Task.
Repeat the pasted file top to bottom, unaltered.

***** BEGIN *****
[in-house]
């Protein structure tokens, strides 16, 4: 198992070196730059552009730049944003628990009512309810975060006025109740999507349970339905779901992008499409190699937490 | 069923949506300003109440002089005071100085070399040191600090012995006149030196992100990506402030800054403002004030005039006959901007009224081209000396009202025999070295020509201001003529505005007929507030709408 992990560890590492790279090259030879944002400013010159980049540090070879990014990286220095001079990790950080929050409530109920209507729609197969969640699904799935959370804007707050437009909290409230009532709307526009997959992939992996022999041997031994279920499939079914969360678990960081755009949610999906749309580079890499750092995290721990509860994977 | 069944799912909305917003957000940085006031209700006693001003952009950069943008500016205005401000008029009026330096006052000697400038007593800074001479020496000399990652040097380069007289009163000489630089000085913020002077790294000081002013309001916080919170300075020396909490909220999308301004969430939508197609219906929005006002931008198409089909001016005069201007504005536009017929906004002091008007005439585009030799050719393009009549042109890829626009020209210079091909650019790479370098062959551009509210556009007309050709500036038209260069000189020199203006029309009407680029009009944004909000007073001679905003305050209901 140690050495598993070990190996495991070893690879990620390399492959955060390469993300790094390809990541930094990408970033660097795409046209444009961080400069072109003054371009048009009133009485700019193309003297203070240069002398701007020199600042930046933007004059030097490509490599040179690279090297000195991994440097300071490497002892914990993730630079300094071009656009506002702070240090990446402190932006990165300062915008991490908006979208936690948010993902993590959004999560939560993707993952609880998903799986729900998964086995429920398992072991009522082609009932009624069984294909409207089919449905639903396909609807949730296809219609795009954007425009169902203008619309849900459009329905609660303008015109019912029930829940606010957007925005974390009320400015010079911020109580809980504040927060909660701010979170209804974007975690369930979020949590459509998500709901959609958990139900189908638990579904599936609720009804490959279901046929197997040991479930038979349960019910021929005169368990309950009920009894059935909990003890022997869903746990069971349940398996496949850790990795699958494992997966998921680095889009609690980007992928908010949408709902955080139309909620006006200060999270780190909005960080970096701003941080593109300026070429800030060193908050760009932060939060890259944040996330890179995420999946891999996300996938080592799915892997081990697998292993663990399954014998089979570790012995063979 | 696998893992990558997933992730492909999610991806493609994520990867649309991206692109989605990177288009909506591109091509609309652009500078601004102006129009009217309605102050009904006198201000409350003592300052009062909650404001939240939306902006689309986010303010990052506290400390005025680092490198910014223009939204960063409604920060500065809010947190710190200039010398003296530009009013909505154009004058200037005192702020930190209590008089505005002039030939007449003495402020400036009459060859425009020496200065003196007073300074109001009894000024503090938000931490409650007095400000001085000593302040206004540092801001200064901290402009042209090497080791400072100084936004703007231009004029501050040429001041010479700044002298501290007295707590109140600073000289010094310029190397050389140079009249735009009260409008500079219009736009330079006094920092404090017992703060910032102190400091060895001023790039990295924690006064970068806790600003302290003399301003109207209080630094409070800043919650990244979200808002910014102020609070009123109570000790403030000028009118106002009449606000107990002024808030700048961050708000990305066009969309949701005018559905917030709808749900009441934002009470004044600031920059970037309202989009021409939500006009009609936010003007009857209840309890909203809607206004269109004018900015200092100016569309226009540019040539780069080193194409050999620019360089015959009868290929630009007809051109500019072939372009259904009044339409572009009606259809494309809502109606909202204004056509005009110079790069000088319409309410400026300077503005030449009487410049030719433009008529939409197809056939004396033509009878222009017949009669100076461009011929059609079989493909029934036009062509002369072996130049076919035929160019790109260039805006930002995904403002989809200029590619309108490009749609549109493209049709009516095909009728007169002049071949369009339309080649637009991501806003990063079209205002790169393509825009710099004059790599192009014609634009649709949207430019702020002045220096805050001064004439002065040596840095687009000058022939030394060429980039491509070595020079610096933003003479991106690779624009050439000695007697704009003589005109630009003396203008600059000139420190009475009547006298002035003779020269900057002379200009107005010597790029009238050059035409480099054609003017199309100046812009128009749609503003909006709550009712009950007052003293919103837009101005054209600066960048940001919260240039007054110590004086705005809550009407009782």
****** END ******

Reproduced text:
[in-house]
């Protein structure tokens, strides 16, 4: 198992070196730059552009730049944003628990009512309810975060006025109740999507349970339905779901992008499409190699937490 | 069923949506300003109440002089005071100085070399040191600090012995006149030196992100990506402030800054403002004030005039006959901007009224081209000396009202025999070295020509201001003529505005007929507030709408 992990560890590492790279090259030879944002400013010159980049540090070879990014990286220095001079990790950080929050409530109920209507729609197969969640699904799935959370804007707050437009909290409230009532709307526009997959992939992996022999041997031994279920499939079914969360678990960081755009949610999906749309580079890499750092995290721990509860994977 | 069944799912909305917003957000940085006031209700006693001003952009950069943008500016205005401000008029009026330096006052000697400038007593800074001479020496000399990652040097380069007289009163000489630089000085913020002077790294000081002013309001916080919170300075020396909490909220999308301004969430939508197609219906929005006002931008198409089909001016005069201007504005536009017929906004002091008007005439585009030799050719393009009549042109890829626009020209210079091909650019790479370098062959551009509210556009007309050709500036038209260069000189020199203006029309009407680029009009944004909000007073001679905003305050209901 140690050495598993070990190996495991070893690879990620390399492959955060390469993300790094390809990541930094990408970033660097795409046209444009961080400069072109003054371009048009009133009485700019193309003297203070240069002398701007020199600042930046933007004059030097490509490599040179690279090297000195991994440097300071490497002892914990993730630079300094071009656009506002702070240090990446402190932006990165300062915008991490908006979208936690948010993902993590959004999560939560993707993952609880998903799986729900998964086995429920398992072991009522082609009932009624069984294909409207089919449905639903396909609807949730296809219609795009954007425009169902203008619309849900459009329905609660303008015109019912029930829940606010957007925005974390009320400015010079911020109580809980504040927060909660701010979170209804974007975690369930979020949590459509998500709901959609958990139900189908638990579904599936609720009804490959279901046929197997040991479930038979349960019910021929005169368990309950009920009894059935909990003890022997869903746990069971349940398996496949850790990795699958494992997966998921680095889009609690980007992928908010949408709902955080139309909620006006200060999270780190909005960080970096701003941080593109300026070429800030060193908050760009932060939060890259944040996330890179995420999946891999996300996938080592799915892997081990697998292993663990399954014998089979570790012995063979 | 696998893992990558997933992730492909999610991806493609994520990867649309991206692109989605990177288009909506591109091509609309652009500078601004102006129009009217309605102050009904006198201000409350003592300052009062909650404001939240939306902006689309986010303010990052506290400390005025680092490198910014223009939204960063409604920060500065809010947190710190200039010398003296530009009013909505154009004058200037005192702020930190209590008089505005002039030939007449003495402020400036009459060859425009020496200065003196007073300074109001009894000024503090938000931490409650007095400000001085000593302040206004540092801001200064901290402009042209090497080791400072100084936004703007231009004029501050040429001041010479700044002298501290007295707590109140600073000289010094310029190397050389140079009249735009009260409008500079219009736009330079006094920092404090017992703060910032102190400091060895001023790039990295924690006064970068806790600003302290003399301003109207209080630094409070800043919650990244979200808002910014102020609070009123109570000790403030000028009118106002009449606000107990002024808030700048961050708000990305066009969309949701005018559905917030709808749900009441934002009470004044600031920059970037309202989009021409939500006009009609936010003007009857209840309890909203809607206004269109004018900015200092100016569309226009540019040539780069080193194409050999620019360089015959009868290929630009007809051109500019072939372009259904009044339409572009009606259809494309809502109606909202204004056509005009110079790069000088319409309410400026300077503005030449009487410049030719433009008529939409197809056939004396033509009878222009017949009669100076461009011929059609079989493909029934036009062509002369072996130049076919035929160019790109260039805006930002995904403002989809200029590619309108490009749609549109493209049709009516095909009728007169002049071949369009339309080649637009991501806003990063079209205002790169393509825009710099004059790599192009014609634009649709949207430019702020002045220096805050001064004439002065040596840095687009000058022939030394060429980039491509070595020079610096933003003479991106690779624009050439000695007697704009003589005109630009003396203008600059000139420190009475009547006298002035003779020269900057002379200009107005010597790029009238050059035409480099054609003017199309100046812009128009749609503003909006709550009712009950007052003293919103837009101005054209600066960048940001919260240039007054110590004086705005809550009407009782």